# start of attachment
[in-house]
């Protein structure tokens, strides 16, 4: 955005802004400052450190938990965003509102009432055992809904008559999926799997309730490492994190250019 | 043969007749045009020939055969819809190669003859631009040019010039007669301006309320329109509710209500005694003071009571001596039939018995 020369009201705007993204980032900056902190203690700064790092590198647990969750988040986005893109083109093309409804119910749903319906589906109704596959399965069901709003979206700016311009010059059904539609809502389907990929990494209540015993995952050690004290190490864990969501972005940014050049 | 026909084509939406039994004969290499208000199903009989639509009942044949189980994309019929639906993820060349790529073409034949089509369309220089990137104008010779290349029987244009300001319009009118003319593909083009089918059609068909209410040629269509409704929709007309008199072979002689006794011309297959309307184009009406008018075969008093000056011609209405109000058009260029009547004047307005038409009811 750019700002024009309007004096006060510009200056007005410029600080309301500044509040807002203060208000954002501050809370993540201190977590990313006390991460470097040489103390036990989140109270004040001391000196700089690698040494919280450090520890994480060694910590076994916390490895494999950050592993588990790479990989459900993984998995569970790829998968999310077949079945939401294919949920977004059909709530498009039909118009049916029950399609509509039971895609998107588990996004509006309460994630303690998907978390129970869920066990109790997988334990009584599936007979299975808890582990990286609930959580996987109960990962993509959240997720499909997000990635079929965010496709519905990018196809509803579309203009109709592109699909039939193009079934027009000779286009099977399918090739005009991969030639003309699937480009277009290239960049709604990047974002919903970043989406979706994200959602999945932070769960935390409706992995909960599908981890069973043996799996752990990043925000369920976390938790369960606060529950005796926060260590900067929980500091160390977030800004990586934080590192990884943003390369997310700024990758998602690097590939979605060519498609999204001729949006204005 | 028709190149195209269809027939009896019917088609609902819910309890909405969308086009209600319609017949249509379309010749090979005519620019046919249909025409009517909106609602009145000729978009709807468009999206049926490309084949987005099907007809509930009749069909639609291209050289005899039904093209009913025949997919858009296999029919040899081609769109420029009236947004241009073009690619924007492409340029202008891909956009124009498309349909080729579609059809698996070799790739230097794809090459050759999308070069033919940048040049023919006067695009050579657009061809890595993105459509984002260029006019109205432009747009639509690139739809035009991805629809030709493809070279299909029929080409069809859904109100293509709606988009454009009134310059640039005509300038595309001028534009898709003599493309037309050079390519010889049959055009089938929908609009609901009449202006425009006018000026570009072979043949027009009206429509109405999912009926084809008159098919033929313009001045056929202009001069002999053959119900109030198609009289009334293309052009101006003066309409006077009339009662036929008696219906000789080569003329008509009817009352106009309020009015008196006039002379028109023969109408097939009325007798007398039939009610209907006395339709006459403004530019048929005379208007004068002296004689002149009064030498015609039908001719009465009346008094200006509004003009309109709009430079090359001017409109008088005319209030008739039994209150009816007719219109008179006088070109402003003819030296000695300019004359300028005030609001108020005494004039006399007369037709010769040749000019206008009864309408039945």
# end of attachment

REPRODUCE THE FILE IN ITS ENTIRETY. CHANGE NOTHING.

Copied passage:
[in-house]
């Protein structure tokens, strides 16, 4: 955005802004400052450190938990965003509102009432055992809904008559999926799997309730490492994190250019 | 043969007749045009020939055969819809190669003859631009040019010039007669301006309320329109509710209500005694003071009571001596039939018995 020369009201705007993204980032900056902190203690700064790092590198647990969750988040986005893109083109093309409804119910749903319906589906109704596959399965069901709003979206700016311009010059059904539609809502389907990929990494209540015993995952050690004290190490864990969501972005940014050049 | 026909084509939406039994004969290499208000199903009989639509009942044949189980994309019929639906993820060349790529073409034949089509369309220089990137104008010779290349029987244009300001319009009118003319593909083009089918059609068909209410040629269509409704929709007309008199072979002689006794011309297959309307184009009406008018075969008093000056011609209405109000058009260029009547004047307005038409009811 750019700002024009309007004096006060510009200056007005410029600080309301500044509040807002203060208000954002501050809370993540201190977590990313006390991460470097040489103390036990989140109270004040001391000196700089690698040494919280450090520890994480060694910590076994916390490895494999950050592993588990790479990989459900993984998995569970790829998968999310077949079945939401294919949920977004059909709530498009039909118009049916029950399609509509039971895609998107588990996004509006309460994630303690998907978390129970869920066990109790997988334990009584599936007979299975808890582990990286609930959580996987109960990962993509959240997720499909997000990635079929965010496709519905990018196809509803579309203009109709592109699909039939193009079934027009000779286009099977399918090739005009991969030639003309699937480009277009290239960049709604990047974002919903970043989406979706994200959602999945932070769960935390409706992995909960599908981890069973043996799996752990990043925000369920976390938790369960606060529950005796926060260590900067929980500091160390977030800004990586934080590192990884943003390369997310700024990758998602690097590939979605060519498609999204001729949006204005 | 028709190149195209269809027939009896019917088609609902819910309890909405969308086009209600319609017949249509379309010749090979005519620019046919249909025409009517909106609602009145000729978009709807468009999206049926490309084949987005099907007809509930009749069909639609291209050289005899039904093209009913025949997919858009296999029919040899081609769109420029009236947004241009073009690619924007492409340029202008891909956009124009498309349909080729579609059809698996070799790739230097794809090459050759999308070069033919940048040049023919006067695009050579657009061809890595993105459509984002260029006019109205432009747009639509690139739809035009991805629809030709493809070279299909029929080409069809859904109100293509709606988009454009009134310059640039005509300038595309001028534009898709003599493309037309050079390519010889049959055009089938929908609009609901009449202006425009006018000026570009072979043949027009009206429509109405999912009926084809008159098919033929313009001045056929202009001069002999053959119900109030198609009289009334293309052009101006003066309409006077009339009662036929008696219906000789080569003329008509009817009352106009309020009015008196006039002379028109023969109408097939009325007798007398039939009610209907006395339709006459403004530019048929005379208007004068002296004689002149009064030498015609039908001719009465009346008094200006509004003009309109709009430079090359001017409109008088005319209030008739039994209150009816007719219109008179006088070109402003003819030296000695300019004359300028005030609001108020005494004039006399007369037709010769040749000019206008009864309408039945």